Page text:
How to advocate for veganism online….without the speciesism
Guest Post by Carter Felder
In a world where non-veganism is as contagious as it is, it’s more important than ever that we be clear about what we want when advocating for veganism online.
If we’re serious about promoting veganism, we would be hypocrites to promote, share or “like” material from non-abolitionist, animal-related sources. Why would we ever direct anyone to sources which don’t make it evident that veganism is morally mandatory? We don’t want to lead viewers to material which is inconsistent with what we actually want. The animals need us to be definitive about what we want, and this shouldn’t mean falsely hoping that our viewers will get the right message out of numerous wrong messages.
You see, the idea that we can use animals as long as we treat them “humanely” has been around for far too long. Because of this, we should avoid sharing from animal welfarists who promote—under the guise of “humane treatment”— more economically efficient animal exploitation; exploitation which also happens to appeal to the “concerned feelings” of many animal product consumers. Here are examples of “more compassionate” harm: animals crowded and packed instead of caged, animals killed with gas instead of electrical water baths, or animals stunned instead of having their throats slit.
It’s also important to avoid sharing from new welfarists who promote “less animal suffering in the meantime,” while they ultimately promote an “end to slaughterhouses,” no… “animal liberation,” no… ending “cruelty” to animals… aw heck, who knows what they are actually asking for! In all seriousness, many new welfarists do want to end animal use, but they promote counterproductive, speciesist measures in the meantime—in other words, their means are inconsistent with their ends.
You may ask, “shouldn’t we share from “vegan-related” sources that have a large following? This way non-vegans may take the information more seriously.”
Although popular, non-abolitionist material may garner more attention, it still gives viewers an inconsistent message, as well as the unintended promotion of non-abolitionist sources. Even if we include an explanation of what we disagree with, or a clear disclaimer, we are still walking on thin ice. Why? Because it’s more important than ever that we not give anyone the idea that there can be any speciesist exceptions to animal rights.
Remember that it’s different if we are criticizing the material we share. In this way we make it obvious that we disagree with what we’re sharing and why. It’s the opposite of intentional support and promotion. It’s an opportunity to help others understand what’s wrong with non-abolitionist advocacy.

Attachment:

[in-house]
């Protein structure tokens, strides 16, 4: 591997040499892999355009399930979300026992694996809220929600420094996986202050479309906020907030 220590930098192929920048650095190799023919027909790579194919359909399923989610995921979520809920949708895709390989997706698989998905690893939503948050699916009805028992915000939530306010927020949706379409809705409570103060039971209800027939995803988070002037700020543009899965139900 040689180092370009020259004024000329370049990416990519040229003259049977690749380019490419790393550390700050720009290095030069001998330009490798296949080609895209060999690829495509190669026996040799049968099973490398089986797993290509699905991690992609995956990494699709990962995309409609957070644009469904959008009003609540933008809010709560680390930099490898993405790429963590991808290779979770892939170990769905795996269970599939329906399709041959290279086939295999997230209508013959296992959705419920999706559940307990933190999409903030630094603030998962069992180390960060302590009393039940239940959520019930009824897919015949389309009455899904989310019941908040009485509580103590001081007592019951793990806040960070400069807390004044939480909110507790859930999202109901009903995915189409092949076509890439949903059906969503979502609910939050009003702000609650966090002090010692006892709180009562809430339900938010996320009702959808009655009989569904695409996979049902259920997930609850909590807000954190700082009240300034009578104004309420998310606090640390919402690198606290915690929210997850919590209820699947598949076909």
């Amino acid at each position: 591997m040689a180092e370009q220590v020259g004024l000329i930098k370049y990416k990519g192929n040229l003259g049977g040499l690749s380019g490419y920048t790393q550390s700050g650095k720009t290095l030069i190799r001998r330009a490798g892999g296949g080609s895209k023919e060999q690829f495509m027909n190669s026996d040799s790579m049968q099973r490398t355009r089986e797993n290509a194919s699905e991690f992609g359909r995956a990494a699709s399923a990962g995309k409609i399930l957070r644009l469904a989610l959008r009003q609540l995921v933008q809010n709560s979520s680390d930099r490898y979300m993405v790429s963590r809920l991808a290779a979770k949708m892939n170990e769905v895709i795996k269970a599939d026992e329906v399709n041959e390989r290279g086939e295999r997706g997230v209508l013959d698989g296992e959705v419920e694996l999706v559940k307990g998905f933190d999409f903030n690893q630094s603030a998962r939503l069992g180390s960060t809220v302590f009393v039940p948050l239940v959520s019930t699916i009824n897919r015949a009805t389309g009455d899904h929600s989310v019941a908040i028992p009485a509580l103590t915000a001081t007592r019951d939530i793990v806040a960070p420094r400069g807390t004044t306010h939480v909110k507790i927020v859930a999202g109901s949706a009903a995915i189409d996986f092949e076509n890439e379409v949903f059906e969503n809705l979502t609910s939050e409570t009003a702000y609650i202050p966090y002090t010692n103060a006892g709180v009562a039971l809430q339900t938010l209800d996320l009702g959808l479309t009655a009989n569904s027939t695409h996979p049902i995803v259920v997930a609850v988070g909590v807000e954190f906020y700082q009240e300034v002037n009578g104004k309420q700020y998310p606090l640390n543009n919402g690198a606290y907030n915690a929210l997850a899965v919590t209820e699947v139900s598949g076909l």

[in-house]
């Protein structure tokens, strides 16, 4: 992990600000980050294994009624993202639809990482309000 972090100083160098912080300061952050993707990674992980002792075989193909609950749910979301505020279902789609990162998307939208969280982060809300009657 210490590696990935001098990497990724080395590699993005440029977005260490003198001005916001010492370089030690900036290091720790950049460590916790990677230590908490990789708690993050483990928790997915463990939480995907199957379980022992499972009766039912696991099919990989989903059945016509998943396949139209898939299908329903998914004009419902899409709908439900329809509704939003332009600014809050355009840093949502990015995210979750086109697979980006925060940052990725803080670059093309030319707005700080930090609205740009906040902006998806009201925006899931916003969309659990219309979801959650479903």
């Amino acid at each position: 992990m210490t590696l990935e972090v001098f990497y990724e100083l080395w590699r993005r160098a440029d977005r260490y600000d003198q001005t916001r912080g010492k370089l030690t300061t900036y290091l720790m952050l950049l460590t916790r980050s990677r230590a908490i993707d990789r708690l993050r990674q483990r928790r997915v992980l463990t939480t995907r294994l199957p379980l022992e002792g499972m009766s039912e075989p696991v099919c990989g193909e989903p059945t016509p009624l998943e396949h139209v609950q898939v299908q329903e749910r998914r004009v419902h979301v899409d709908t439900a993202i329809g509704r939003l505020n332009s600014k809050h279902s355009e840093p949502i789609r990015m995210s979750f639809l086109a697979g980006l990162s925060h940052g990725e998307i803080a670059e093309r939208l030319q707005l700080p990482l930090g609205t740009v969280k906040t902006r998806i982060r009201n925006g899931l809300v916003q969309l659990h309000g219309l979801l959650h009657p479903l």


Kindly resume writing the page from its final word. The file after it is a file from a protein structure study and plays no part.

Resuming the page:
You might say, “but we need to support all the animal advocates we can. If we refuse to share from them, our vegan movement will be divided and fail.”
Today, animals are used and killed more than ever. Therefore, I think it’s more important than ever that we separate ourselves from non-abolitionists. Let’s focus on building an abolitionist countermovement for real change with a clear, consistent, non-speciesist message. As Gary Francione has said, we don’t really have a “vegan movement.” A vegan movement would actually promote veganism, and veganism only—nothing less or different.
You might say, “some posts really hit me emotionally, so I know it may hit others emotionally and help them make the connection.”
There are many ways you can appeal to the emotions of non-vegans without sharing speciesist material. Take what you like about a post and write about how it made you feel. Share a non-graphic image which relates to the subject and share your thoughts. Just be sure to always emphasize the importance of veganism, because non-veganism is the reason animal exploitation exists in the first place.
You might say, “but the sources I share from, they do ask viewers to go vegan!”
You may be referring to animal organizations or groups. They may say “go vegan,” or promote veganism at certain times, but ultimately they all promote some form of speciesism and fail to emphasize that veganism is the only way to respect animal life. They promote veganism only as an optional “lifestyle choice,” or just “a way of reducing suffering.” Why would we ever want to lead others to this type of deceitful inconsistency?
Most individual animal advocates are also inconsistent in their advocacy. While they may promote veganism, they also often promote speciesist things like vegan “challenges,” animal organizations/groups, non-vegan vegetarianism as a speciesist “stepping stone” to veganism, Meatless Monday, cultured meat, graphic imagery (which focuses on treatment instead of use), etc.
So, what can we do in order to be consistent with our online vegan education? Here is a list of abolitionist vegan sources I highly recommend you follow and share from: Abolitionist Vegan Websites & Facebook Pages. Also, Gary Francione and his volunteers have created endless material which can help guide you in your online advocacy. A simple way to get started is to share abolitionist posters which interest you along with your own thoughts about them. It’s always better to share your own thoughts, as it gives your followers something more personal to read, and encourages discussion.
Being consistent with your online vegan advocacy by not sharing from non-abolitionists will help influence others to do the same—to never compromise the moral message.